Equal Access Parking is Easy and Right - Americans with Disabilities
While the passage of the Americans with Disabilities Act (ADA) has opened doors that were previously closed for many – sometimes literally! – the law has a number of complexities that still elude many businesses. The desire to comply with the ADA may be there, but knowing how to do so is another story entirely. At the same time, compliance with the ADA is essential in order to avoid the legal and financial complications that come with non-compliance; if nothing else, the costs of these complications far outweigh the costs of compliance! One of the most important ways a business can comply with the ADA is to provide the appropriate signage. Information is often the most powerful tool a disabled person can have; just knowing where they can park and where they can access a ramp or elevator is key to safely and successfully navigating a space. Compliance with ADA signage regulations is actually one of the simplest, easiest, and most affordable ways you can meet all of the requirements of the ADA.
How to Make Your Lot ADA Compliant First, you should find out if you actually require accessible parking. If you have a lot where parking is provided for the public, whether they are clients, guests, or employees, then you are required by the ADA to have accessible parking; thus, if you have a parking lot, you should have accessible parking. The number of accessible parking spaces in your garage or lot depends on the total number of parking spaces in your garage or lot; for example, if you have between 51 and 75 spaces, you are required to have at least 3 accessible parking spaces. These spaces should be located as close to an “accessible route of travel” adjacent to an “accessible entrance” as possible. Obviously, the closer the parking space is to the best method of travel for someone who is disabled, the better the parking space is. This is why you typically see accessible parking as the nearest spaces to a place of business, right next to a ramp. Sometimes, the natural geography of your parking lot is not conducive to the placement of accessible parking. You may have to have the slope of your parking spaces and access aisles altered, as they must not exceed one unit vertical to 50 units horizontal in any direction. If they do, this could prove a danger to whoever parks there.f course, an accessible parking space is pointless if it doesn’t have the requisite space for individuals to use. That’s why your parking space must also provide an “accessible aisle” on the passenger side of the vehicle’s parking space. “NO PARKING” needs to be written within the 5-foot loading and unloading access aisle, so that other cars know to respect the accessible parking space. A bumper or curb can also be used to prevent cars from encroaching into walkways, parking spaces, and aisles.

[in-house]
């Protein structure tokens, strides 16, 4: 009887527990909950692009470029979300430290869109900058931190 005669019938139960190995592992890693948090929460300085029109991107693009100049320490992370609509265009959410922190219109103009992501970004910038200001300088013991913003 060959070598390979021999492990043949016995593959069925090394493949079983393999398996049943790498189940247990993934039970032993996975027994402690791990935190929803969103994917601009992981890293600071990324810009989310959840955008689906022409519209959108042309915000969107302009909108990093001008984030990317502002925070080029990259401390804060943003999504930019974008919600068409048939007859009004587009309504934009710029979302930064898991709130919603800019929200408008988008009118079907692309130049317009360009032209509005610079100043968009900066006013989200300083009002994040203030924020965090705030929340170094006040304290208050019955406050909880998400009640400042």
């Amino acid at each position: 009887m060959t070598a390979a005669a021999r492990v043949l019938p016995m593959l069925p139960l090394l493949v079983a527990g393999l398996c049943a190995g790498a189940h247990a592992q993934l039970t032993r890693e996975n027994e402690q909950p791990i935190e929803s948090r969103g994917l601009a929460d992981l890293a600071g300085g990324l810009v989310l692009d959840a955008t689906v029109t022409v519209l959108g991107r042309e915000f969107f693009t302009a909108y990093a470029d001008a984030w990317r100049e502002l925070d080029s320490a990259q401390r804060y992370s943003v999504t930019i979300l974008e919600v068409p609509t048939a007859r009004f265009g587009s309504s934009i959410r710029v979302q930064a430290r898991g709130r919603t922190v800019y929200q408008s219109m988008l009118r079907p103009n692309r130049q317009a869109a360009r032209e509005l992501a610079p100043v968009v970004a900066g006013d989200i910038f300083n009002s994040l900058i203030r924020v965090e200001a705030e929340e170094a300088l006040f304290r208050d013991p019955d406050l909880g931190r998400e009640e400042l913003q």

A Sign of the Times As we mentioned earlier, it is important to clearly identify spaces, routes of travel, and means of access for disabled individuals. Parking spaces for persons with disabilities must be identified using the reflectorized sign you typically see that identifies something as accessible for persons with disabilities. Those signs should be permanently posted and clearly visible so that they can’t be easily tampered with or missed. The exact positioning of the sign has some leeway, but generally speaking, it must be clearly visible to everyone. It’s important to let people know that there are accessible parking spaces in your lot or garage at the entrance, as this allows for individuals who require those kinds of accommodations to take that into consideration before entering. Additionally, warning that individuals who park in those spaces who do not have the right identification – think “person with disability” placard or license plate – will be penalized for unlawfully parking in those spaces is important as well. To further identify the space and warn off those who might mistakenly park there, it is required that you identify the space by having it painted or by using the international symbol of accessibility on the ground. Oftentimes, images are far better at communicating a message than words, and the bigger the image, the more likely it is to be noticed. In the end, it isn’t difficult at all to comply – it just takes the time and effort to make your parking lot or garage work for Americans whose disabilities otherwise make it difficult for them to do business with or work at your company. It’s the right thing to do.
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